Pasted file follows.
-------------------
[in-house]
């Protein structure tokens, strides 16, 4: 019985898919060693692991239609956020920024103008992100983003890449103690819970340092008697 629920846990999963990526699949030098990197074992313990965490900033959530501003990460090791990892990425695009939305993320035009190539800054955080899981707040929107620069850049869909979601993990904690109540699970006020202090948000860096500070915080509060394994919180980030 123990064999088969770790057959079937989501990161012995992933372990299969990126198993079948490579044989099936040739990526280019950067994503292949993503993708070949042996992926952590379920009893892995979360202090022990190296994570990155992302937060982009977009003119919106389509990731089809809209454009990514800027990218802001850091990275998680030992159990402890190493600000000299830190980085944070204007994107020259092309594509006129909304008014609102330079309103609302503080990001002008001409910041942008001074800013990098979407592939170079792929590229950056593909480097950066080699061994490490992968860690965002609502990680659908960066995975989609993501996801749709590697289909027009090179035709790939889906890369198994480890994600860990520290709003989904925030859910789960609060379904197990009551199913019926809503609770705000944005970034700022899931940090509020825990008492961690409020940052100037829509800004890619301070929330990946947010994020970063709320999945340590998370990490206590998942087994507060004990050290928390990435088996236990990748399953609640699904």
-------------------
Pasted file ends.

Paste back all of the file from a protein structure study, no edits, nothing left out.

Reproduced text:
[in-house]
């Protein structure tokens, strides 16, 4: 019985898919060693692991239609956020920024103008992100983003890449103690819970340092008697 629920846990999963990526699949030098990197074992313990965490900033959530501003990460090791990892990425695009939305993320035009190539800054955080899981707040929107620069850049869909979601993990904690109540699970006020202090948000860096500070915080509060394994919180980030 123990064999088969770790057959079937989501990161012995992933372990299969990126198993079948490579044989099936040739990526280019950067994503292949993503993708070949042996992926952590379920009893892995979360202090022990190296994570990155992302937060982009977009003119919106389509990731089809809209454009990514800027990218802001850091990275998680030992159990402890190493600000000299830190980085944070204007994107020259092309594509006129909304008014609102330079309103609302503080990001002008001409910041942008001074800013990098979407592939170079792929590229950056593909480097950066080699061994490490992968860690965002609502990680659908960066995975989609993501996801749709590697289909027009090179035709790939889906890369198994480890994600860990520290709003989904925030859910789960609060379904197990009551199913019926809503609770705000944005970034700022899931940090509020825990008492961690409020940052100037829509800004890619301070929330990946947010994020970063709320999945340590998370990490206590998942087994507060004990050290928390990435088996236990990748399953609640699904």